Image: Sam Beardsworth (right) pictured with his wife and their daughter.
Your 20s and 30s are filled with many important changes. This is a phase of life when many young adults are moving out on their own. Professionally, they are starting and progressing careers and personally, they are building relationships and maybe a family.
Facing a cancer diagnosis at this time, and at such a young age, is unexpected for young adults. It’s also very unexpected for doctors and the healthcare system as cancer is less common in young people.
In 2017, Sam Beardsworth and his wife were getting ready for a trip to China that had been years in the making. He was young with no medical conditions, but had sudden symptoms that aligned with those for bowel cancer. When he raised that possibility with a doctor, the answer was swift.
He recalled one GP said: “Absolutely not at your age, no way. We don't get people your age with that sort of cancer.”
Bowel cancer does occur in teenagers and young adults, but it is much more commonly found in those 50 and over. In the UK, about 4 in 10 new bowel cancer cases were in people 75 and over.
A few months of worsening symptoms, several visits with different GPs and one private appointment later, Sam was diagnosed with bowel cancer at 31.
At the time, Sam had just completed his Master’s in social research and was refocusing his career. He and his wife were looking to buy a house in the next few years and then hoping to have kids but switched from ‘planning mode to survival mode’.
Young adults with cancer have been described as a ‘lost tribe’ as they don’t have a home in the medical world. This group, aged 25 to 39 years old, are too old for teenager and young adult cancer treatment (16-24 years in the UK) but more traditional treatment is geared towards older patients. Dr Olga Husson, a Staff Scientist in Clinical Studies at the ICR, says these patients face age-related challenges within the healthcare system and also in their personal lives.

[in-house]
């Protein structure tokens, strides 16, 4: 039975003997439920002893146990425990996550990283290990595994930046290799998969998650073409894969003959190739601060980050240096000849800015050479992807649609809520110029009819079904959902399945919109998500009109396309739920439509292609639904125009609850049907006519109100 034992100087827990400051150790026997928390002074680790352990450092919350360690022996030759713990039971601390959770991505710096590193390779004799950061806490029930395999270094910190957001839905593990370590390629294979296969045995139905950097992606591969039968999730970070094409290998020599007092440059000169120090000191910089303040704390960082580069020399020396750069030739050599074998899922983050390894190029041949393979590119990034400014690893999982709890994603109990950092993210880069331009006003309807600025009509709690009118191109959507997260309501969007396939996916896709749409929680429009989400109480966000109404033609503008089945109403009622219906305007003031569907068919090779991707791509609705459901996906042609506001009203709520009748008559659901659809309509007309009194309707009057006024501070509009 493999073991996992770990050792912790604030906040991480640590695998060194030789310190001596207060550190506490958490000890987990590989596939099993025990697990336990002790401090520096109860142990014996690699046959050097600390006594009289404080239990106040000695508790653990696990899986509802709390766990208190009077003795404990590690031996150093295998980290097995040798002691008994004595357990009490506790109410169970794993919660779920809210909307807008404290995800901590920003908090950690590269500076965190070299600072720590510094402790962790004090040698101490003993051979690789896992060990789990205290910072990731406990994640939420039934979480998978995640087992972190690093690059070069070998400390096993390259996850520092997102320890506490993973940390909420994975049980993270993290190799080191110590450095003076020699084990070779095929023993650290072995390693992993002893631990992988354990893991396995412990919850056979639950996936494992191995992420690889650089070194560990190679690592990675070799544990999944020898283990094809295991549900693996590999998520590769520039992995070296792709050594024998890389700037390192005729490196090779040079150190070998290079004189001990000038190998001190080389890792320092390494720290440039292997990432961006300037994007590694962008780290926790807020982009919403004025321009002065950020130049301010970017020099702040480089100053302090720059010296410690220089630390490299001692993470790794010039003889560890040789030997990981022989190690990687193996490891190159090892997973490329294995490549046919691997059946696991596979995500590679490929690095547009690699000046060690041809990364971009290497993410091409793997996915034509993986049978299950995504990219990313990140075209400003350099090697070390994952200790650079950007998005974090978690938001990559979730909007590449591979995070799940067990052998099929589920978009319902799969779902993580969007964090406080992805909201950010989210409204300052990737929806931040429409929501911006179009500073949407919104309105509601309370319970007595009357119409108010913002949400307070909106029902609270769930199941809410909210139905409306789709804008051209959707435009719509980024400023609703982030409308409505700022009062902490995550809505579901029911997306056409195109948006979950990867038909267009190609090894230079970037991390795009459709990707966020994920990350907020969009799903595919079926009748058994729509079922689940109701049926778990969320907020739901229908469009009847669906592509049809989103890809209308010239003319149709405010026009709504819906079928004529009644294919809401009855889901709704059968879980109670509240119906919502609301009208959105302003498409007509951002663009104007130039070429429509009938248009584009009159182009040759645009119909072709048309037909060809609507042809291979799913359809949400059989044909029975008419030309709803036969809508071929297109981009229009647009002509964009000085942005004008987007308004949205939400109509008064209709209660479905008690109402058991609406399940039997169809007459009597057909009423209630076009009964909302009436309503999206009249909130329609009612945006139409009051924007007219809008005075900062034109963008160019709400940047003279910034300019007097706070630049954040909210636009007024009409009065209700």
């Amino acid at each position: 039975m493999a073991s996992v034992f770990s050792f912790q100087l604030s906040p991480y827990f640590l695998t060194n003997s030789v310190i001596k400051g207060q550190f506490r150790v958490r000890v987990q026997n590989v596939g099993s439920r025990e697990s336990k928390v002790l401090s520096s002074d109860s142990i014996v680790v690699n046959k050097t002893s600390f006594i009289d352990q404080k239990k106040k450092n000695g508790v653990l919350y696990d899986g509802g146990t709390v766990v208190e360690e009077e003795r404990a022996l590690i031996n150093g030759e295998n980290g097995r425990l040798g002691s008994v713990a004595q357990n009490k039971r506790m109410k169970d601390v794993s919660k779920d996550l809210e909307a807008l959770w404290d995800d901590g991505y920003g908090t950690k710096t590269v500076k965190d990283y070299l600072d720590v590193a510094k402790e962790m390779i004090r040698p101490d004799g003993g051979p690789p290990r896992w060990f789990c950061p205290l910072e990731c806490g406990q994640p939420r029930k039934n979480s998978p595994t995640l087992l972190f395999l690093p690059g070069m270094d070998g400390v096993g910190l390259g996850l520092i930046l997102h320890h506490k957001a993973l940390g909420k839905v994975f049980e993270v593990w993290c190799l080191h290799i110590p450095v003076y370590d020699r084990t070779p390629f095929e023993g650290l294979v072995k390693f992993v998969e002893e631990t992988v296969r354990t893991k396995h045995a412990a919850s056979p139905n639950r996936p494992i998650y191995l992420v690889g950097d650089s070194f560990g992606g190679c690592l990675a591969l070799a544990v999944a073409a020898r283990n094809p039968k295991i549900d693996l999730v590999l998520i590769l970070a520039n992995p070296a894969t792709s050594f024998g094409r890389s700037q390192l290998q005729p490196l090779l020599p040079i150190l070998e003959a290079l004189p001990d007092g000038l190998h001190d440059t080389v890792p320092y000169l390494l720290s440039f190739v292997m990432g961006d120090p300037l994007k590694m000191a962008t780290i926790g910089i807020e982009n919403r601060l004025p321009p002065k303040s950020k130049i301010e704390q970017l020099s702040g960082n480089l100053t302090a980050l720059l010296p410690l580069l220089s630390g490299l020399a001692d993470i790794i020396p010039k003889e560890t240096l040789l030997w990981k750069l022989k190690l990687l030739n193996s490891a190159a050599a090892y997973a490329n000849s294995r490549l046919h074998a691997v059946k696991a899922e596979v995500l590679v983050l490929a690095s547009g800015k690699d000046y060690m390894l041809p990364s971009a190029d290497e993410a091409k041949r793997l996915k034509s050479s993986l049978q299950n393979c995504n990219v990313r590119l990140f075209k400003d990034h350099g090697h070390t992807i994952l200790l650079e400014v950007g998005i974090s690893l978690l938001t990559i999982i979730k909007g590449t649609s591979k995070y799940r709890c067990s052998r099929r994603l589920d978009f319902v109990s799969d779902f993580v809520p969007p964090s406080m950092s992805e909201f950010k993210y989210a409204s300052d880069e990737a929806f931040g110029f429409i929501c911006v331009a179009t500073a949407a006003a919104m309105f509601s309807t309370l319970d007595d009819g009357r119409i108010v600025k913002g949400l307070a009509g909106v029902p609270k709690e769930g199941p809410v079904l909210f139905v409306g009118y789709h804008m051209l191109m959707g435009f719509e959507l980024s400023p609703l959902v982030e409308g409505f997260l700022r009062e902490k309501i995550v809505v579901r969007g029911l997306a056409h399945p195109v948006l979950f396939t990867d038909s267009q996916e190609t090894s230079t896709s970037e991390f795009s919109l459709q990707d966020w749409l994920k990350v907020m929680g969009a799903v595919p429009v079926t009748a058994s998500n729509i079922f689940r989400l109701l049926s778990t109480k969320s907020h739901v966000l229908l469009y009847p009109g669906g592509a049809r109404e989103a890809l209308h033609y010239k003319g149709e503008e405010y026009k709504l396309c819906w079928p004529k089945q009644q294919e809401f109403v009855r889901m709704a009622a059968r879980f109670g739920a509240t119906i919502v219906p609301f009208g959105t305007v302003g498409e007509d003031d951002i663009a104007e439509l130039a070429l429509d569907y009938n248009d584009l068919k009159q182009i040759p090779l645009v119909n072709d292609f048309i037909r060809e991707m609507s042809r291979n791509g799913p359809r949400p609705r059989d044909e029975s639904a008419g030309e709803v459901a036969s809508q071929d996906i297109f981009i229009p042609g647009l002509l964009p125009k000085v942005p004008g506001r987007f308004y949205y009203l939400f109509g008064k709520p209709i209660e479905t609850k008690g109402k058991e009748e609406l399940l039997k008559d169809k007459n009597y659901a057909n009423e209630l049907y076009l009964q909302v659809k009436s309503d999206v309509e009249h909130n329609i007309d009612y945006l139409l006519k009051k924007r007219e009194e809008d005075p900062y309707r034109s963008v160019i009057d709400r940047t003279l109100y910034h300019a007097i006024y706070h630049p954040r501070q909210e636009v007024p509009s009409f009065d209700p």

She said: “The cancer puts their lives on hold. They have to undergo treatments, they have to deal with side effects in the short-term – and long term-effects.”
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Delayed diagnosis, fertility discussions and peer support
In a study published in Clinical Oncology, Dr Husson and colleagues looked at the varied experiences of patients in the UK together with four young adult patients, including Sam, who conducted qualitative analysis. The research team interviewed 65 patients with any cancer type between 25 and 39 years old and found they shared challenges including late diagnosis, concerns about fertility and a lack of peers.
For many young cancer patients there is a prolonged cancer diagnosis. Patients and GPs were less familiar with or misdiagnosed cancer symptoms – some chalked it up to work stress or pregnancy. In other cases, people described not having time for GP appointments.
Fertility was another major issue for young cancer patients. While fertility was discussed with patients, some felt the conversations were rushed and treatment began before fully exploring their options to preserve fertility. This especially impacted female patients as fertility options were more invasive. Among female and male patients who wanted children in the future, they reported a sense of regret after treatment because they didn’t understand all the consequences.